Just returned home from 2+ weeks at Penland in Julie Leonard's box making class (assisted by the talented Jessica White). Hard to capture here what this experience has done for or means to me. Actually, I'm still trying to figure it out. What I do know is that under Julie's patient, expert, kind hand we all flourished in different ways. I went expecting to learn something about box making and have left with far more.
The 8-hour drive home was crucial. I don't do long drives well, but I really needed (still need) the transition time to resurface...to come in for a landing. To reconnect with the people and things outside of that special bubble I was inhabiting in the Smoky Mountains and inside of myself.
I just re-read Julia Cameron's piece in Walking in this World on reentry after a big creative project. Turns out I'm not crazy...that these feelings are perhaps universal and predictable:
Our creative size has a tidal aspect -- we ebb and we flow. Or, if you like, we expand and contract, altering sizes and shapes like one of those luminous mysteries of the sea, the jellyfish, which closely resembles a parachute. When we are at the height of a creative flight and trying to land, we too resemble a beautiful, full-bellied parachute trying to touch earth. Lovely? Yes. But safe? Not necessarily. Creative post partum can be unexpected and deep.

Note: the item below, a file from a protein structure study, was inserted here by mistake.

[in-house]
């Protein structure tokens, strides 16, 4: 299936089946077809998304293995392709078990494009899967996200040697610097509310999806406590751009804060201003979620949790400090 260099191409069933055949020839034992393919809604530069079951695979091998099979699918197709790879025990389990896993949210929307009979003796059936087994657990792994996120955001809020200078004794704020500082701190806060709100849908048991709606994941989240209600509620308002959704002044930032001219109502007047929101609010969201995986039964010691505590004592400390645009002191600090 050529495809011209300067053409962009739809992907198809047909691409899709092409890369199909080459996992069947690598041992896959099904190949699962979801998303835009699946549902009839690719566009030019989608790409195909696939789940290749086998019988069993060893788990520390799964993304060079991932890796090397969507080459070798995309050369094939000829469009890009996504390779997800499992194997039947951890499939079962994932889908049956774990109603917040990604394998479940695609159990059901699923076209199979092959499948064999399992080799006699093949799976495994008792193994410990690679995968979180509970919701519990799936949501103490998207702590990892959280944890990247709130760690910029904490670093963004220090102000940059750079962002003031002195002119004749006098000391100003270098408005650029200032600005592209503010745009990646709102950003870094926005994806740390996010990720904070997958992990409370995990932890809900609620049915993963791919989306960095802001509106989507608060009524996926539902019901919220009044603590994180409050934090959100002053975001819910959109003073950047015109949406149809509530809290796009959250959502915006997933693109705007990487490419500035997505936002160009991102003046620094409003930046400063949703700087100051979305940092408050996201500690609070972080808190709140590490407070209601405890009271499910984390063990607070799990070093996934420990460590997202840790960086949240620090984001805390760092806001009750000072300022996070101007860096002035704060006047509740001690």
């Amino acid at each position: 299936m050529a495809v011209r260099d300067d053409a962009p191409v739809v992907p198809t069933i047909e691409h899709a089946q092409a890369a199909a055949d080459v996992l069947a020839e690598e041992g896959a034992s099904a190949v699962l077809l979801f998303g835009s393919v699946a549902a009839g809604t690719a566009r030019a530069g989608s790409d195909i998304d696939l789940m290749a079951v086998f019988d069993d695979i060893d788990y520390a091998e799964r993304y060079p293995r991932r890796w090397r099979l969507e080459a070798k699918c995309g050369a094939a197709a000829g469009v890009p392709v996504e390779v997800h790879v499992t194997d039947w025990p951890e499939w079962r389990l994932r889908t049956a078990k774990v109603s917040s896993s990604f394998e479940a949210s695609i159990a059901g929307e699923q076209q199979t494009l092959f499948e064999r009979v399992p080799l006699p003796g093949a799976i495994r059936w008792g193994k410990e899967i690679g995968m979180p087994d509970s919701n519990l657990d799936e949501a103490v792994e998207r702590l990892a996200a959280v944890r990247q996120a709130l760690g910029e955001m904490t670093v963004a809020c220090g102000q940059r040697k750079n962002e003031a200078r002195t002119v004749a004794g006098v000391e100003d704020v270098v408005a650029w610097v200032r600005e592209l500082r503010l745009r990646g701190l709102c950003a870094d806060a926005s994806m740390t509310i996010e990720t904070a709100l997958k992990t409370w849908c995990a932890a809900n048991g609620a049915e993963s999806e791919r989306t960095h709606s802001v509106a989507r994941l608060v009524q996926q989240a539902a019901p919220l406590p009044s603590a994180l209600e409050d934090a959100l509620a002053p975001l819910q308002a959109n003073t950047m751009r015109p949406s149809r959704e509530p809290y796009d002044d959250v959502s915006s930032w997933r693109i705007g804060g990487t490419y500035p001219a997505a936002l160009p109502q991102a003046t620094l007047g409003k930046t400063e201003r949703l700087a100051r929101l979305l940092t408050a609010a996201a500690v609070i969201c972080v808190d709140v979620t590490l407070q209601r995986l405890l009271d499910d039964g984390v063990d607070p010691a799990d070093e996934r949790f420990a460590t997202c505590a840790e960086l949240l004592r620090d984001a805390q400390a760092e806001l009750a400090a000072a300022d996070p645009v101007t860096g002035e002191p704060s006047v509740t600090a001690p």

Finishing a long project is also a little like driving cross-country -- when you get home, you may need to hide out and sleep for a couple of days before seeing your friends -- otherwise, reentry can be bumpy. Reentry is a volatile process. We become seasoned only after time, learning to send up flares to show our progress: I am still in the chute and hope to emerge next week.
My Penland instructor, Julie, spoke of colleagues and students who simply don't finish a project because they can't face the landing when all is said and one. Hiding out feels about right for now. That, and reminding myself that the ground does exist, as I take steps to find my feet again back home.